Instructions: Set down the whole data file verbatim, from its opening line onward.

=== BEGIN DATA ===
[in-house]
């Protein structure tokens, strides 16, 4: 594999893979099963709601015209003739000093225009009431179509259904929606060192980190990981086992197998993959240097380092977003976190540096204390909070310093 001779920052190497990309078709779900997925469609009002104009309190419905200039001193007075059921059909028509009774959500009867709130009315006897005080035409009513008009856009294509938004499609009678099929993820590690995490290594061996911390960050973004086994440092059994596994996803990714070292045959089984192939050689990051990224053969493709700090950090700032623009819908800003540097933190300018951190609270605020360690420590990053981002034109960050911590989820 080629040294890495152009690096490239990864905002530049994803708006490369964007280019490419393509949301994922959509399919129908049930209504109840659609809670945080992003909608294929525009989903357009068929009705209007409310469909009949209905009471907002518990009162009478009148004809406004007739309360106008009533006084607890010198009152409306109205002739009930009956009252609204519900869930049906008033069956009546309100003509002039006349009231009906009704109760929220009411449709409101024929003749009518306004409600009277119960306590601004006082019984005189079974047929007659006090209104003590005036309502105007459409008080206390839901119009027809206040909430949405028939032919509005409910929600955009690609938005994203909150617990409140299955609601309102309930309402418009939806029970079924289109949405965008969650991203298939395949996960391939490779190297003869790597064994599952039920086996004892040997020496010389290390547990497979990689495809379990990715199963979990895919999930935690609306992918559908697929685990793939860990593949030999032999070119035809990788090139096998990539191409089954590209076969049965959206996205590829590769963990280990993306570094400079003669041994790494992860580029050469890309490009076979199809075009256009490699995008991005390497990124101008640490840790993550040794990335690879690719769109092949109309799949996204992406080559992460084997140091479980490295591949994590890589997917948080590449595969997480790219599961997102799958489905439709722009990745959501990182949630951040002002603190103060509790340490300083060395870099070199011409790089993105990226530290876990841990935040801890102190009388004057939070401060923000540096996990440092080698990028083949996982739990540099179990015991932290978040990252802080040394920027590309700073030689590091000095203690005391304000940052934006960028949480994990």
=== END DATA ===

[in-house]
């Protein structure tokens, strides 16, 4: 594999893979099963709601015209003739000093225009009431179509259904929606060192980190990981086992197998993959240097380092977003976190540096204390909070310093 001779920052190497990309078709779900997925469609009002104009309190419905200039001193007075059921059909028509009774959500009867709130009315006897005080035409009513008009856009294509938004499609009678099929993820590690995490290594061996911390960050973004086994440092059994596994996803990714070292045959089984192939050689990051990224053969493709700090950090700032623009819908800003540097933190300018951190609270605020360690420590990053981002034109960050911590989820 080629040294890495152009690096490239990864905002530049994803708006490369964007280019490419393509949301994922959509399919129908049930209504109840659609809670945080992003909608294929525009989903357009068929009705209007409310469909009949209905009471907002518990009162009478009148004809406004007739309360106008009533006084607890010198009152409306109205002739009930009956009252609204519900869930049906008033069956009546309100003509002039006349009231009906009704109760929220009411449709409101024929003749009518306004409600009277119960306590601004006082019984005189079974047929007659006090209104003590005036309502105007459409008080206390839901119009027809206040909430949405028939032919509005409910929600955009690609938005994203909150617990409140299955609601309102309930309402418009939806029970079924289109949405965008969650991203298939395949996960391939490779190297003869790597064994599952039920086996004892040997020496010389290390547990497979990689495809379990990715199963979990895919999930935690609306992918559908697929685990793939860990593949030999032999070119035809990788090139096998990539191409089954590209076969049965959206996205590829590769963990280990993306570094400079003669041994790494992860580029050469890309490009076979199809075009256009490699995008991005390497990124101008640490840790993550040794990335690879690719769109092949109309799949996204992406080559992460084997140091479980490295591949994590890589997917948080590449595969997480790219599961997102799958489905439709722009990745959501990182949630951040002002603190103060509790340490300083060395870099070199011409790089993105990226530290876990841990935040801890102190009388004057939070401060923000540096996990440092080698990028083949996982739990540099179990015991932290978040990252802080040394920027590309700073030689590091000095203690005391304000940052934006960028949480994990």